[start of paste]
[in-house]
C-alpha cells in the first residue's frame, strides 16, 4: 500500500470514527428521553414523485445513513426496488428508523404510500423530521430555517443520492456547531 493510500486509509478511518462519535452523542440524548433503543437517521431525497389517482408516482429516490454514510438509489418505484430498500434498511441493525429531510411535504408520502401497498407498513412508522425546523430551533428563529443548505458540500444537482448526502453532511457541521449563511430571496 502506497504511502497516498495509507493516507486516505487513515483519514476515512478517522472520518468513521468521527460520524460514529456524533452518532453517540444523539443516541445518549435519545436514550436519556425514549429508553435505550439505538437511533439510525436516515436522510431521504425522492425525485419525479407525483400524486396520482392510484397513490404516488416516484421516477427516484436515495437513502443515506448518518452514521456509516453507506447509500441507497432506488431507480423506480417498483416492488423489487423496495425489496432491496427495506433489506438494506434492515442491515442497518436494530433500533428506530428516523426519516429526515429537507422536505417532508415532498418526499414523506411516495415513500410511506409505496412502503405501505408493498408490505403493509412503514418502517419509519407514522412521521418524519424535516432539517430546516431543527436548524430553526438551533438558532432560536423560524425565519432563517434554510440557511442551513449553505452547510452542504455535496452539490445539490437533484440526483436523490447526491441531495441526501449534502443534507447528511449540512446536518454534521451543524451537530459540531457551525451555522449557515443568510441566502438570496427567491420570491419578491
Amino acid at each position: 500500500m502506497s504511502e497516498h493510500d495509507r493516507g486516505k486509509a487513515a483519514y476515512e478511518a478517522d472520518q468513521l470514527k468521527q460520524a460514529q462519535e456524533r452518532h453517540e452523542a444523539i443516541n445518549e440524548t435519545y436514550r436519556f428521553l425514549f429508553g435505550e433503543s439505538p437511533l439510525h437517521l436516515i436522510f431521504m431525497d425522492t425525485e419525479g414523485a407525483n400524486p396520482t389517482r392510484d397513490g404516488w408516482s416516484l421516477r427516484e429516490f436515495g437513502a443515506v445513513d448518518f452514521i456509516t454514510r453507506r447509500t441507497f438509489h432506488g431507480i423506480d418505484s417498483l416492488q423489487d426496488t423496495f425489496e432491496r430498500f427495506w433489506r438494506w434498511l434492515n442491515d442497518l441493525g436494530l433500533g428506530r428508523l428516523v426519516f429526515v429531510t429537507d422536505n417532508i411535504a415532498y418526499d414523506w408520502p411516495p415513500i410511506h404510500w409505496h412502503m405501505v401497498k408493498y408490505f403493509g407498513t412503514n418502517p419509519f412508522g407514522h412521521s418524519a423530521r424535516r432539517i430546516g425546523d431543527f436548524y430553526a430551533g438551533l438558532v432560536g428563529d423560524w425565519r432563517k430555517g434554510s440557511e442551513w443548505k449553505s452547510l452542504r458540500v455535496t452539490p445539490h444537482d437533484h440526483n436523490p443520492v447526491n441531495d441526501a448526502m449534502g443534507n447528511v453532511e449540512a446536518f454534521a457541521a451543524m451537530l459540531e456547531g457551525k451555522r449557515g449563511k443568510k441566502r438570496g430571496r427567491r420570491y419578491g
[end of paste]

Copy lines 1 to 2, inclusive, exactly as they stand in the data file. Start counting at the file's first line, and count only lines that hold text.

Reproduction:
[in-house]
C-alpha cells in the first residue's frame, strides 16, 4: 500500500470514527428521553414523485445513513426496488428508523404510500423530521430555517443520492456547531 493510500486509509478511518462519535452523542440524548433503543437517521431525497389517482408516482429516490454514510438509489418505484430498500434498511441493525429531510411535504408520502401497498407498513412508522425546523430551533428563529443548505458540500444537482448526502453532511457541521449563511430571496 502506497504511502497516498495509507493516507486516505487513515483519514476515512478517522472520518468513521468521527460520524460514529456524533452518532453517540444523539443516541445518549435519545436514550436519556425514549429508553435505550439505538437511533439510525436516515436522510431521504425522492425525485419525479407525483400524486396520482392510484397513490404516488416516484421516477427516484436515495437513502443515506448518518452514521456509516453507506447509500441507497432506488431507480423506480417498483416492488423489487423496495425489496432491496427495506433489506438494506434492515442491515442497518436494530433500533428506530428516523426519516429526515429537507422536505417532508415532498418526499414523506411516495415513500410511506409505496412502503405501505408493498408490505403493509412503514418502517419509519407514522412521521418524519424535516432539517430546516431543527436548524430553526438551533438558532432560536423560524425565519432563517434554510440557511442551513449553505452547510452542504455535496452539490445539490437533484440526483436523490447526491441531495441526501449534502443534507447528511449540512446536518454534521451543524451537530459540531457551525451555522449557515443568510441566502438570496427567491420570491419578491